Browse Prior Art Database

System and Method of Semantic Similarity Based Fuzzy Vector Space Model Ranking Disclosure Number: IPCOM000240872D
Publication Date: 2015-Mar-09
Document File: 3 page(s) / 64K

Publishing Venue

The Prior Art Database


Vector Space Model (SVM) based similarity scorer is a widely used tool in many application systems(e.g. information retrieval, word sense disambiguation, etc). Traditional search framework uses vector space model by comparing word sequences of query and document. The system will return the document with highest ranking score. This method is based on one hot representation and only consider exact matched words. One hot representation sometimes cannot give a full understanding of a document. By using distributed word representation, our new system provide a method to overcome the weakness of one-hot representation and improve the scoring performance in some applications.

This text was extracted from a PDF file.
This is the abbreviated version, containing approximately 52% of the total text.

Page 01 of 3

System and Method of Semantic Similarity Based Fuzzy Vector Space Model Ranking

To give a relation score between two documents for ranking, traditional method would add up the scores of all the matched words between them. Since only considering the word that is exactly matched , these approaches do not make full use of all information in query. We propose a new approach that try to consider more words in query, by using similarity scores between words. Distributed word representation is one of the state-of-the-art word-word similarity tools. We use this measurement to represent the similarity between words and improve the performance of traditional models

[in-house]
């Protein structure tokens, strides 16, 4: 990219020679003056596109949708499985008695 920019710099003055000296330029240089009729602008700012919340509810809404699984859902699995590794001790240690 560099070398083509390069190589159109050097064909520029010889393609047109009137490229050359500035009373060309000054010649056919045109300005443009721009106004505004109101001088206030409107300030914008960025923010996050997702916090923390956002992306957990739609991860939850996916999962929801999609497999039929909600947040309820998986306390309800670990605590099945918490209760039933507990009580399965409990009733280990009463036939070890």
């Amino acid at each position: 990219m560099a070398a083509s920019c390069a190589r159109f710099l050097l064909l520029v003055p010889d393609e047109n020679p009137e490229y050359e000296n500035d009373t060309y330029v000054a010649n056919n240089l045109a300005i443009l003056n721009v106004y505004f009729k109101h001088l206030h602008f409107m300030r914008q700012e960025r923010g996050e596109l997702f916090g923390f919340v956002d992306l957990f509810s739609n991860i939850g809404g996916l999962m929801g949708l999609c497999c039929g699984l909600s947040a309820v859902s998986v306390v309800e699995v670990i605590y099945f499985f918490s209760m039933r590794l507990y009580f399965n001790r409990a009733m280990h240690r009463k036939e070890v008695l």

In traditional approaches, when we want to calculate the similarity between a query and a document. We first find out all the words in the query that occur in document. Than add up all the scores of these words in query. TF*IDF score is one of the most widely used score and normalization process is followed. Algorithm is illustrated below:

SCORE(query, document):
total_score = 0;
normq = 0;
normd = sqrt(document.length); // number of words in document for each word in query
tmp_score = TF(word,document)*IDF(word)^2;
normq += IDF(word)^2;
total_score += tmp_score;

normq = sqrt(normq); total_score /= normd * normq; return total_score;

If we cannot find the same word in document with words in query, the TF(word, document) will be zero. That is to say, we will not take this word into account. Although some documents do not have the exact same words, some words with very close meaning may help.

For example, 'car' is one of the words in query and 'vehicle' is in document. For traditional method, the contribution of car is zero, although 'car' and 'vehicle' are synonyms.

Key idea of our approach is trying to make full use of information provided by query, by using semantic similarity to find as much "matched" words as possible. We will consider the similarity of 'car' and 'vehicle' in the ex...